Getting audited by the Internal Revenue Service is nothing to write home about. Not only do you have to open your books to an IRS agent, you might have to hire a tax attorney to keep that agent at bay. But staying out of the IRS’s radar is key to avoiding a very inconvenient and time-consuming audit. Here’s a few tips to avoid a tax audit.
The financial transactions you make are an indicator as to whether the IRS will want to audit you or your business. For instance, currency transactions are an IRS red flag for auditing purposes. You may not report your currency exchange transaction to the IRS, but there’s a good chance that the bank will. That conflicting information leads IRS agents to want to know what else wasn’t reported, and then an audit ensues.
Failing to report all of your income is a surefire way to trigger IRS interest into your finances. The IRS is taking all the steps they can to detect unreported income. Its Automated Underreporter Program helps recoup billions of lost tax revenue from millions of taxpayers each year. It compares information submitted by an individual taxpayer with information with payments made to that taxpayer reported by third-parties.
These programs are used to research both individual taxpayers as well as businesses, and if a red flag pops up, an audit could be in store. In 2012 alone, the IRS issued roughly 4.5 million red flag notices, with an average of more than $1,500 in extra taxes for each notice.
Making large cash payments can seem convenient. You can avoid using your credit line to take out car loans, for example, and most businesses prefer cash anyways. But making too many large cash transactions can tip off the IRS.
Cash payments exceeding $10,000 are likely to be reported to the IRS. They’re typically reported by car dealerships, casinos, and banks, among other businesses. Financial institutions know when suspicious financial activity is afoot, and they have special protocols in place to report them to the authorities.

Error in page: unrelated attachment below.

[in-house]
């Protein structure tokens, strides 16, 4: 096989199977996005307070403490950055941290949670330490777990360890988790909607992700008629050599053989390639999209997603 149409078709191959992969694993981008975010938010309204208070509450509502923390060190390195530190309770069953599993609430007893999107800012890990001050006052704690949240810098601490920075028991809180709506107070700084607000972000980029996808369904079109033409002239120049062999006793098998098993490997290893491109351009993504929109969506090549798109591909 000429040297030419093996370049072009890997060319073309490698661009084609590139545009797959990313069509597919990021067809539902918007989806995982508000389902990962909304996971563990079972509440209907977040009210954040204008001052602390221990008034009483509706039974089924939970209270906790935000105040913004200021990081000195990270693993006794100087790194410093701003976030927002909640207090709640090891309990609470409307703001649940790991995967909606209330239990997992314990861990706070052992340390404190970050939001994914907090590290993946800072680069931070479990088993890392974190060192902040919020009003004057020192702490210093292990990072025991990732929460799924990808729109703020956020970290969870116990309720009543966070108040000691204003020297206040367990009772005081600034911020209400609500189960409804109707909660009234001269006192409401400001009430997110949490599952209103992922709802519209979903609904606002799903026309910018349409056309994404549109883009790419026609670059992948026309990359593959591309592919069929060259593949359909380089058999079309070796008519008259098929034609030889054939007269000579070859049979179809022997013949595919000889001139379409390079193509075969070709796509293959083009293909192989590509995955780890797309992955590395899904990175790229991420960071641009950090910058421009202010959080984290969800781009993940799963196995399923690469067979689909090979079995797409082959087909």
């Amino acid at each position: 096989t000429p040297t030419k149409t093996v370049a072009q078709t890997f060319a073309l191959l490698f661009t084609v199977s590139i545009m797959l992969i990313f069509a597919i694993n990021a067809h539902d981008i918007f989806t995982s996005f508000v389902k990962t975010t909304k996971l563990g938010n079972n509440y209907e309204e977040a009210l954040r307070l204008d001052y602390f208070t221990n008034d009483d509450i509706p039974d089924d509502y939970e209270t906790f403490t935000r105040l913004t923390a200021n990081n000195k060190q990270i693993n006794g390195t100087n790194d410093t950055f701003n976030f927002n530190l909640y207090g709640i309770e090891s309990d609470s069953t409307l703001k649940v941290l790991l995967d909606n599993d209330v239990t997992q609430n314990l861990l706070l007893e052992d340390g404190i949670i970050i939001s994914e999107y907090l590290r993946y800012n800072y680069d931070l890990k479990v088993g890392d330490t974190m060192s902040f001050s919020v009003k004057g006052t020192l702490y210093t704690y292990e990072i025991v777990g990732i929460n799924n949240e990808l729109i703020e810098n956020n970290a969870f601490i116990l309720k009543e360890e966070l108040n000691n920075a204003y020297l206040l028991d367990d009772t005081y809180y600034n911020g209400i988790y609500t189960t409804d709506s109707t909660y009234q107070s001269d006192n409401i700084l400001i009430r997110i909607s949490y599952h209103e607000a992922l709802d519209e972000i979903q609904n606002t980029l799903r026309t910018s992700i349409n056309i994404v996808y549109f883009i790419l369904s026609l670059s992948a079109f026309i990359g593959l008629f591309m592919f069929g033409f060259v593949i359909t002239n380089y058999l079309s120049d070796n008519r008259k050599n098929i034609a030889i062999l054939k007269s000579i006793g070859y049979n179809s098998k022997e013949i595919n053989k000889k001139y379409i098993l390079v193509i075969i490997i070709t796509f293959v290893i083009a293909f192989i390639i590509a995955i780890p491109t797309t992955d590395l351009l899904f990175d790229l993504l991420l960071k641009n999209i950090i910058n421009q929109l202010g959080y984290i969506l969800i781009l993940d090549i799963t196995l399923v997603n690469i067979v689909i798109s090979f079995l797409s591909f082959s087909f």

The IRS appreciates these tips because they can lead to cash-based businesses that are often the source of underreported income. Once the IRS finds out, their agents learn more about that business, its practices, and its resulting tax burden. To avoid an audit, adopt practices that keep large cash transactions to a minimum and have your cash-based business work with a tax professional to help prevent back tax debt.
Are you making mistakes on your tax returns? That’s a key ingredient for the tax audit recipe. Filing an accurate tax return helps to prevent extra scrutiny among the millions of other tax filings filed each year.
For starters, keep and maintain all important records. These can prove-up your deductions and credits. Also, if you’re hooked into the digital age, filing via e-file is a sureshot way to prevent simple mathematical errors that lead to discovered discrepancies. If you have assets and finances stored overseas, make sure to report them as well. You need to report international financial assets exceeding $10,000 tto the feds. For instance, you also have to report securities. Work with a tax professional to stay within the law.
Making more money leads to greater financial freedom, but it can also lead to an audit. If your income exceeds $200,000, your chance of getting audited is about four percent. Less than $200,000 and it’s one percent. But going through an audit is a painstaking experience, so make sure to work with a tax professional and avoid audits that result in back tax debt.
Have you ever been involved in a tax audit? Comment below or tweet us @StopIRSDebt!
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